Sure, it mercilessly mocks the fashion industry – but the bounty of amazing cameos (cue: Marc Jacobs, Vera Wang, Alexander Wang, Kate Moss, Naomi Campbell, Valentino…) prove the industry is more than willing to laugh at itself on occasion.

Breathless (1960)


Whether they know it or not, cool girls like Alexa Chung and Jeanne Damas take daily outfit inspiration from Jean Luc Godard’s various muses. Jean Seberg in Breathless—Godard’s first film—is beautiful, neurotic, and impeccably dressed.

Moulin Rogue! (2001)

Moulin Rouge

The costumes in Baz Luhrmann’s 2001 masterpiece are some of the best in wife/costume designer Catherine Martin’s long and Academy Award-filled career. The Paris circa 1902 bohemia setting makes for intricate, bejewelled corsets and feathered negligee—and let’s never, ever forget that crimson gown Nicole Kidman’s Satine wears in the ‘Elephant Love Medley’ scene.

Coco Before Chanel (2009)

Coco Before Chanel

Audrey Tatou’s turn as Gabrielle Chanel focuses on the period in the designer’s life before she became the legend we know her as today. Read: Gabrielle working in a bar as a part-time seamstress with a dream of making hats for French high society.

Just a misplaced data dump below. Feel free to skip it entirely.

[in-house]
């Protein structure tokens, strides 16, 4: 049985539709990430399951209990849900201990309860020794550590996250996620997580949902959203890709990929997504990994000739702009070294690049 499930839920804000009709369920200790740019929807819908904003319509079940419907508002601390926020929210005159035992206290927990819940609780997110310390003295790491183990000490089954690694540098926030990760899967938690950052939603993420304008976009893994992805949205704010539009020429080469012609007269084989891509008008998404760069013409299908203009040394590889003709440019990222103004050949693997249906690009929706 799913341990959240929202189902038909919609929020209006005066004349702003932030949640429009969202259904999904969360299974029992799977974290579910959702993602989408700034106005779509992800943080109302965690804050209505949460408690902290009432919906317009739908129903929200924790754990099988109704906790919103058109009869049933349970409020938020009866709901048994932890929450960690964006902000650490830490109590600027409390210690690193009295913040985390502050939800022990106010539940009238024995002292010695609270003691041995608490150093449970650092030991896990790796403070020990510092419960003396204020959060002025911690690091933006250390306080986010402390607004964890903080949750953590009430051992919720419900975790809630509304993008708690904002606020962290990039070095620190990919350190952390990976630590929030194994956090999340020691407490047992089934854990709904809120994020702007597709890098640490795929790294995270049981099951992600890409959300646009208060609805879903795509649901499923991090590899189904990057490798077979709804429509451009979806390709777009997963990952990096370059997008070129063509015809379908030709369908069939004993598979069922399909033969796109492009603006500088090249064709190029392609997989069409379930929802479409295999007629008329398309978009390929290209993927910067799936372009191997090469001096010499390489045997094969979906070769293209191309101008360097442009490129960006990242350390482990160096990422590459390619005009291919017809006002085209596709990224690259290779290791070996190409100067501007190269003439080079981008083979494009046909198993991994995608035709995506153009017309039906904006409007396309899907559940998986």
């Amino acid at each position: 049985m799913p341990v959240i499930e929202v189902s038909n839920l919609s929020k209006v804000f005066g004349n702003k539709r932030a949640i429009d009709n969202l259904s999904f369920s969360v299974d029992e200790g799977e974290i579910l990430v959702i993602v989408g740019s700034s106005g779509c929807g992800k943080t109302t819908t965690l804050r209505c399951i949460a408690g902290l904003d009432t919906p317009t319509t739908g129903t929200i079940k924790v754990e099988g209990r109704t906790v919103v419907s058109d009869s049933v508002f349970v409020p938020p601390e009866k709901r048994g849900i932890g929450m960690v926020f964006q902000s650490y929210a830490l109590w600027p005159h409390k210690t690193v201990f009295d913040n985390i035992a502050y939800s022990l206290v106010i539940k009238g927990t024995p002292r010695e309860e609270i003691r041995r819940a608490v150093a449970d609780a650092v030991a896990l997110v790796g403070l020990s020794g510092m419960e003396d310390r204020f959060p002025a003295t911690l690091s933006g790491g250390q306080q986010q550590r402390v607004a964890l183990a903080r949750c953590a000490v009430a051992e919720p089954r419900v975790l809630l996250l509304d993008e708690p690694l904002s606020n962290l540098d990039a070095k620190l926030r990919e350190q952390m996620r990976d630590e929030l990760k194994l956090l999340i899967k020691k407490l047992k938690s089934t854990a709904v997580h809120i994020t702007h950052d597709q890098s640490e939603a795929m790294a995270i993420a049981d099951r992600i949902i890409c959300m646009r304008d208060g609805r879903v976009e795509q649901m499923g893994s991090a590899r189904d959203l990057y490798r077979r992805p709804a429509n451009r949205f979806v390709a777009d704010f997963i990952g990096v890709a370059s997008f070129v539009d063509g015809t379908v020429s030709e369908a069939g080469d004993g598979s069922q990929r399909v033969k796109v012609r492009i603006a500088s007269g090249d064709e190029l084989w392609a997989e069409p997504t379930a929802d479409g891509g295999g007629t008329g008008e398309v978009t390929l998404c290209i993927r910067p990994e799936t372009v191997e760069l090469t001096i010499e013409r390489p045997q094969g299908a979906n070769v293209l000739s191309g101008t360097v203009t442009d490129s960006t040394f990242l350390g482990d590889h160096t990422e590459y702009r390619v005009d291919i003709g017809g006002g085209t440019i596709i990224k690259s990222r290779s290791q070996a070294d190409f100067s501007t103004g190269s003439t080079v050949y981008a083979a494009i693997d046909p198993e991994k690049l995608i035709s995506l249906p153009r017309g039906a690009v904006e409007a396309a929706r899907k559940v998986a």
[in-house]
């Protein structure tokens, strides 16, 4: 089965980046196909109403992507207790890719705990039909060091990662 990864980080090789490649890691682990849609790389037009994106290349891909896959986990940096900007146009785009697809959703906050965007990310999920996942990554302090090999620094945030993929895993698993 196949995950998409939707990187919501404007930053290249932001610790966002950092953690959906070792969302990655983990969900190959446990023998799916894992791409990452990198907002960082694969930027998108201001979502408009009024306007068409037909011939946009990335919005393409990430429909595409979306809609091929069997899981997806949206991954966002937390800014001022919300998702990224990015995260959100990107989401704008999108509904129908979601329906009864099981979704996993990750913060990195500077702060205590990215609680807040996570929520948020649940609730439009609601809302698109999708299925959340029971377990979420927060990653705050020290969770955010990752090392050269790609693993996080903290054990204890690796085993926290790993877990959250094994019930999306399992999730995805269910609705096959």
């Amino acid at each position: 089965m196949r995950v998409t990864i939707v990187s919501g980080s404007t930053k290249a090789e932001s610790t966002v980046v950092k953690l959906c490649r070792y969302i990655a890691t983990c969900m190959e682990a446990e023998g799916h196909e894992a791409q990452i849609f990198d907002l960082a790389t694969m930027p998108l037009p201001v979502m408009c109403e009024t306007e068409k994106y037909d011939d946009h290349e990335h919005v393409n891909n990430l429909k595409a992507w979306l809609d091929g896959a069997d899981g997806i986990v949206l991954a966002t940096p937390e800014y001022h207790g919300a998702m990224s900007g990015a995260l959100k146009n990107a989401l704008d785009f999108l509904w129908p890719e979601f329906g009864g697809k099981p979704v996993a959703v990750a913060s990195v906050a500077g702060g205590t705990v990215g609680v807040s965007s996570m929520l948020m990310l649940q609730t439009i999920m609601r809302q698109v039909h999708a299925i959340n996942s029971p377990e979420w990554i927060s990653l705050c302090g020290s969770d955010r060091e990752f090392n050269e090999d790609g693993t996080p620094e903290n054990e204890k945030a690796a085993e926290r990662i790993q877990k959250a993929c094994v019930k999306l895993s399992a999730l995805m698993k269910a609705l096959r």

A Simple Favour (2018)

A Simple Favour
Dior and I

This critically acclaimed documentary tracks Raf Simons’ first collection for couture powerhouse Christian Dior. It highlights the growing pressure put on fashion designers in the digital age, and perhaps foreshadows Raf’s shock departure from Dior after only three and a half years at the helm.

Blow Up (1966)

Blow Up

Antinioni’s cult masterpiece follows a fashion photographer who accidentally captures a bloody murder on film while shooting in a London park. The ’60s costumes are brilliant, Vanessa Redgrave makes for the ultimate mod-era supermodel, and Jane Birkin cameos as ‘The Brunette’. Perfection.

Yves Saint Laurent (2014)

Yves Saint Laurent
Once Upon A Time

Intense subject matter aside, Quentin Tarantino’s Once Upon a Time in Hollywood has several incredibly chic moments. For vintage fashion fanatics, the wardrobe of Margot Robbie’s note-perfect Sharon Tate is as covetable as ever in the 2020s, with costume designer Arianne Phillips doing major justice for the late actress’s famously ethereal style.

Mademoiselle C (2013)

Mademoiselle C

Harper’s BAZAAR‘s global fashion director Carine Roitfeld is the subject of this documentary, which journeys from Paris to New York to follow the creation and launch of the stylist’s biannual magazine, CR Fashion Book.

Annie Hall (1977)

Annie Hall

It’s difficult to say the word ‘Atonement’ without your mind conjuring up a vivid image of Keira Knightley smoking outside an old British manor house wearing that green dress. Every other costume is pretty exceptional too, and we dare you to sit through this film without weeping like a child.